Death and Taxes: Part II

Originally published on 7/12/11 at The Only Podcast That Matters (

Change is an unstoppable force that shifts our thoughts, actions, priorities, and traditions. Sometimes it energizes us, while other times, it inhibits us. Sometimes we can prepare for it, yet other times we cannot. One things we can always do is question it. People will always be curious as to why things evolve the way they do, on every level, from individual to mankind at large.

Technology has become equal parts amazing and scary. Communication is now instant, allowing for nOObs to get “pwnd” all over the Internet. It used to be that something “viral” sicked and killed people (i.e.- influenza). Now many things viral sicken and entertain people (two girls, one cup, anyone?). It has recently come to light that hackers have developed lofty causes to justify their cyber-criminal activities, and are being cleverly referred to as “hacktivists”.

Maybe if hackers have bigger fish to fry, it will result in fewer spam emails telling you how you can enlarge your penis with açai berries while working from home. Newborns are now tumbling out of the womb with smartphones. It’s amazing how people my age, or older, survived without them for so long. Then again, we went outside.

People seem to be more afraid of ridiculous things today. People in the 1950’s had to worry about Russians and radiation fallout from nuclear bomb tests. Now people carry hand sanitizer with them at all times. It’s baffling how just a couple years ago, everybody and their mother seemed to spontaneously develop an allergy to gluten. Not long before that, nobody even knew what gluten was, and it’s not something that just suddenly appeared in the foods we eat. It’s now almost the fashionable thing to do to be “gluten-free”, and that was born from psycho-somatic bullshit and fear-mongering in the news. Maybe if the “entertainment” industry keeps pumping out songs, movies and TV shows about dancing, everyone will forget their abject germophobia and gluten allergy that they’re convinced they have (that will be addressed in a separate rant, however).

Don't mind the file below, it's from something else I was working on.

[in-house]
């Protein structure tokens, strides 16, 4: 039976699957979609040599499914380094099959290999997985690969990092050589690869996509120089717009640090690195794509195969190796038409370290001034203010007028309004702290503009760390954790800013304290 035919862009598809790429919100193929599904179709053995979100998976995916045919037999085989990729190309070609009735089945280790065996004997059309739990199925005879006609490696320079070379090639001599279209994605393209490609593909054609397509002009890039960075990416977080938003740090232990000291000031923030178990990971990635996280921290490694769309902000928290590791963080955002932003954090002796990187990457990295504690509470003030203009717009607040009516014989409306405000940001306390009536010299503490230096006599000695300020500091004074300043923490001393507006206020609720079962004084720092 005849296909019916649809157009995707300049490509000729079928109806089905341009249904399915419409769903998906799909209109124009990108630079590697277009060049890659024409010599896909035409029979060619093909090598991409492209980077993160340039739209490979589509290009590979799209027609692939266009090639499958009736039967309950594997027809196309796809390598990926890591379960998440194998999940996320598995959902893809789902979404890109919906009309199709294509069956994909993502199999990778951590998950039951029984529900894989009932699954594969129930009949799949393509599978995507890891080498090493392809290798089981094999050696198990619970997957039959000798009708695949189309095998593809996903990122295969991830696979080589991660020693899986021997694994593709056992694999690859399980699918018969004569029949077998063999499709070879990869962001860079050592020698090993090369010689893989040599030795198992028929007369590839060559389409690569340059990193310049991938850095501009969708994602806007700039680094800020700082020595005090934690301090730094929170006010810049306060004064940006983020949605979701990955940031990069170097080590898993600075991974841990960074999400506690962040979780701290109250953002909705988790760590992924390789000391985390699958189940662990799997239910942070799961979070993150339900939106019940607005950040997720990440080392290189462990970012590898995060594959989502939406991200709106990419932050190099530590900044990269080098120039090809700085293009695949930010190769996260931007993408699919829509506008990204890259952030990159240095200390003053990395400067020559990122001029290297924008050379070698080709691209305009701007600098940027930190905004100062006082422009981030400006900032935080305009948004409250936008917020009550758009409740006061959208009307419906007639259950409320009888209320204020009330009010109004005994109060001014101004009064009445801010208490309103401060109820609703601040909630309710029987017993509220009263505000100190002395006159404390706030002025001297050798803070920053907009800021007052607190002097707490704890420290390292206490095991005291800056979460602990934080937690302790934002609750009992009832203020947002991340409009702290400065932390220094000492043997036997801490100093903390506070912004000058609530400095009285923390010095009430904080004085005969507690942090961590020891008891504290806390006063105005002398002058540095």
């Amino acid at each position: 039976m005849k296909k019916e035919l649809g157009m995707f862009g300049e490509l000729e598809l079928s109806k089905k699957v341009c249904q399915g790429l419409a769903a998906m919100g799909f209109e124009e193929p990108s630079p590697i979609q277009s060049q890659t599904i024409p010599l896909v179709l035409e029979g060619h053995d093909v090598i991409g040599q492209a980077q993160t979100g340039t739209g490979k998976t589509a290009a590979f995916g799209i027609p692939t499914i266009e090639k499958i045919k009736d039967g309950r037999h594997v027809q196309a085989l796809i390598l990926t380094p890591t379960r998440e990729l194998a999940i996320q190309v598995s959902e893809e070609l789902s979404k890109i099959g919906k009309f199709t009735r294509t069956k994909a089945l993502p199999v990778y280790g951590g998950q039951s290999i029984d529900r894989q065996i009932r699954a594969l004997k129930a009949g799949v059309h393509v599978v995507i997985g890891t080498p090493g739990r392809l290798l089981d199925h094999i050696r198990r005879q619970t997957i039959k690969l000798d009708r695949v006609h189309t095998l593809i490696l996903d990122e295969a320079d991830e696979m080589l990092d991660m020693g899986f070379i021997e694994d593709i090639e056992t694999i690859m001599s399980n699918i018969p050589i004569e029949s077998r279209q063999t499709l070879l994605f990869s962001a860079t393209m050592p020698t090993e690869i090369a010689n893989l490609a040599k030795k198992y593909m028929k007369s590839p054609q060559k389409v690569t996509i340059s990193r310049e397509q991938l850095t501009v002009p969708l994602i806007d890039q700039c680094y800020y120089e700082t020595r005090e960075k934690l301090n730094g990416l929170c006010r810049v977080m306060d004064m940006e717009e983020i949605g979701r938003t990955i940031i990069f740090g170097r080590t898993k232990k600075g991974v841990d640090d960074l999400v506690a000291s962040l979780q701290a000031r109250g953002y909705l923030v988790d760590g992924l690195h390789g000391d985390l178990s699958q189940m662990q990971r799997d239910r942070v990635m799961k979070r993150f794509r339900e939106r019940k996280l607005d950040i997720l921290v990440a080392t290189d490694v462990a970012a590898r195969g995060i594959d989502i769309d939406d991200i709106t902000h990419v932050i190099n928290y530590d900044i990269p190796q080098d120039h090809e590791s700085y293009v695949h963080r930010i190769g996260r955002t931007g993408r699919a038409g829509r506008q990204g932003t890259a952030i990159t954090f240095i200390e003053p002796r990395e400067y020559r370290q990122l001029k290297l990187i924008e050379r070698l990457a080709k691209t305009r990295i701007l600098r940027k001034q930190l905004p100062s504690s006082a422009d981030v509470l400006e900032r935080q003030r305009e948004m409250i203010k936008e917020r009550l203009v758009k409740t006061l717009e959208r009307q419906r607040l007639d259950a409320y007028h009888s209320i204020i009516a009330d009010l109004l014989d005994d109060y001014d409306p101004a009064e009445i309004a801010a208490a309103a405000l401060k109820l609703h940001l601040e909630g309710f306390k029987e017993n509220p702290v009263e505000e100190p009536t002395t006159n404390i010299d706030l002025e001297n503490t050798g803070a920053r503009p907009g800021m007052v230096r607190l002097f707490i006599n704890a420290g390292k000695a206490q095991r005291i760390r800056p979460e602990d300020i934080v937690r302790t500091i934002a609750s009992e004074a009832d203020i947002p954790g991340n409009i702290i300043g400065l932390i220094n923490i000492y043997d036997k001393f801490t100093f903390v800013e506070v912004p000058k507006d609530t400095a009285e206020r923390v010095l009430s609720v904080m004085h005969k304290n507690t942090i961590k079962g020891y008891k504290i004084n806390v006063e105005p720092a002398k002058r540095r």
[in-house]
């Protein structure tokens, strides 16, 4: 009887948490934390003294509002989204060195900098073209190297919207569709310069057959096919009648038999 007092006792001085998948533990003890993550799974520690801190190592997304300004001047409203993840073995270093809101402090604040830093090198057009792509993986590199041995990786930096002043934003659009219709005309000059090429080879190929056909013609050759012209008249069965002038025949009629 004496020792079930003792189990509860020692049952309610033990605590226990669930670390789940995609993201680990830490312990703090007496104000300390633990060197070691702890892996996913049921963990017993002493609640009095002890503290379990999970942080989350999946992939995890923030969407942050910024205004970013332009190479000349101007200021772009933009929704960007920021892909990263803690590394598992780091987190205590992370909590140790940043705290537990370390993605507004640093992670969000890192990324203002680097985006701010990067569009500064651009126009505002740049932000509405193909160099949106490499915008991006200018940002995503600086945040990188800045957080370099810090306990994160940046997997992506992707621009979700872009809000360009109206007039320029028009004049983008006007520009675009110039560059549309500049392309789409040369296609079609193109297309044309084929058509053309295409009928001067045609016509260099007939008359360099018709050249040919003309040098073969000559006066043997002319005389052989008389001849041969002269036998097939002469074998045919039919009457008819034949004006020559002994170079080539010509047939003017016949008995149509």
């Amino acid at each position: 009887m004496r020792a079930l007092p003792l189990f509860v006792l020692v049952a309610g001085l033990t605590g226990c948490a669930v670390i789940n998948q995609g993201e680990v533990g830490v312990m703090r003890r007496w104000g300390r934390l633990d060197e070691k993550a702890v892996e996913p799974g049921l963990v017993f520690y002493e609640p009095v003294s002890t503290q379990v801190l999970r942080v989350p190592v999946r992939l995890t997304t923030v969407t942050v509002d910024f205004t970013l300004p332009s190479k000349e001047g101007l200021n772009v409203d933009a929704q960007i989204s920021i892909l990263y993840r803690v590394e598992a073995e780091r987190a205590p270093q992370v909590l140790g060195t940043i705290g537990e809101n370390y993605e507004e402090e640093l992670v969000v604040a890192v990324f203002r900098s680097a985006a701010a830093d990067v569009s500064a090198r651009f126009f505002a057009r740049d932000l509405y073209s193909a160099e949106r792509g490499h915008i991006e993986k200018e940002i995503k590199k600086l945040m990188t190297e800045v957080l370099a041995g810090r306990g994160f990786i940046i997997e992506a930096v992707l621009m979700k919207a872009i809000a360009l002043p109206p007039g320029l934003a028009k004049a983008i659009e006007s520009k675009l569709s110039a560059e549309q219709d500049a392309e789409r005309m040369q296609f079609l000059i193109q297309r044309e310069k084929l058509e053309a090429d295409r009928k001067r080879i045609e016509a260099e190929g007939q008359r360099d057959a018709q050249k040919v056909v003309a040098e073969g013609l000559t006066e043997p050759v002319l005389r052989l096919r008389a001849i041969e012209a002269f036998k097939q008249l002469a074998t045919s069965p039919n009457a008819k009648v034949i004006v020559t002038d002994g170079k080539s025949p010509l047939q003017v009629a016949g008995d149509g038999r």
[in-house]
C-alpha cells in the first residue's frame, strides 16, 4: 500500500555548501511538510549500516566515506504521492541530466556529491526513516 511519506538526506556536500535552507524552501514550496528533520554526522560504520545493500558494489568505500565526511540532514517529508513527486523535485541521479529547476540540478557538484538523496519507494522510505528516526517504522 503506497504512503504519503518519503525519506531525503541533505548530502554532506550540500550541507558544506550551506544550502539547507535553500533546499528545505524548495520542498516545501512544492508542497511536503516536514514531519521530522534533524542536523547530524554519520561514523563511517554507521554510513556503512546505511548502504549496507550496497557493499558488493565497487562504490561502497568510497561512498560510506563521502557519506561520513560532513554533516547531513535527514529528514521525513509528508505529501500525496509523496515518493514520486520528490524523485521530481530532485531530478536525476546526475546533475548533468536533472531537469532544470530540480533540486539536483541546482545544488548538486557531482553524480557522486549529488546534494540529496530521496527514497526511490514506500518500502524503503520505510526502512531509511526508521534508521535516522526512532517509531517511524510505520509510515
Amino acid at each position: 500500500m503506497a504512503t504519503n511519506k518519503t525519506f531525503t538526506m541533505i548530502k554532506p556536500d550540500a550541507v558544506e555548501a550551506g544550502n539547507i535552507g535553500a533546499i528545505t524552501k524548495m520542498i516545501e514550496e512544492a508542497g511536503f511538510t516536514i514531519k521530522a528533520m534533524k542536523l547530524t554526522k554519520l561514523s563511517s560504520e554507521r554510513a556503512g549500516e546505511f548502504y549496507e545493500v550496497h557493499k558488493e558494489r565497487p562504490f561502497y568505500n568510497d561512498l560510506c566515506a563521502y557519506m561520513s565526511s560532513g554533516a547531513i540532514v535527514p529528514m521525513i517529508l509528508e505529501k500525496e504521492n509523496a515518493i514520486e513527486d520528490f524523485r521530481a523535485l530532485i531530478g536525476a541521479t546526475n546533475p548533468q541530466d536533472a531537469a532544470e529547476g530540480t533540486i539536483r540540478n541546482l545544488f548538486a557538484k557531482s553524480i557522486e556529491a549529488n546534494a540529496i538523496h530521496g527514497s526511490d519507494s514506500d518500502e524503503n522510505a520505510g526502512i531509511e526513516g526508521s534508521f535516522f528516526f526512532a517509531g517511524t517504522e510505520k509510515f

Unemployment rates are at their highest since the Great Depression, the nation is still trillions in debt and under constant threat of terrorism, wildfires, and tornadoes, but the government has decided to focus its attention on baseball players who are juicing and hitting too many home runs. People like to see home runs. Get over it.

Over recent years, we’ve seen an unfortunate lack of originality from Hollywood, as studios are remaking, rebooting, and redoing every successful movie or franchise they can think of, and even some that were not so successful. Everything is in 3D to get people to keep coming to the movies, leaving moviegoers with headaches and the occasional epileptic seizure <<cough, Tron Legacy, cough>>. Even Titanic is going to be re-released in 3D. Let me tell you how you can cut two and a half hours down to 40 minutes with that one: Kate Winslet’s tits in 3D, her big hand on that sweaty window while DiCaprio is giving it to her, and the ship going down. Done. You’re welcome.

New Jersey is forever going through changes, most of them unfortunate and costing us money. We’ve seen rising tolls, lowered speed limits, an increasingly obnoxious yearly invasion by the assholes from the North, and the gradual disappearance of 24-hour diners (this one is especially distressing). Each time I get in my car, I notice that cameras on traffic lights are multiplying like stoned bunnies, under the bullshit guise of safety, while it’s really just a way to give you a ticket for blowing through a yellow light. Smile, you’re on not-so-candid camera! Here’s a $200 fine, asshole!

This concludes my second examination of the changes I see around me on the day-to-day. For now, I’m going to enjoy the little changes, by putting on a brand new pair of socks, flipping my pillow over to the cool side, and going back to sleep, hoping this all goes away. Until next time, roll with it, or resist. The choice is yours.

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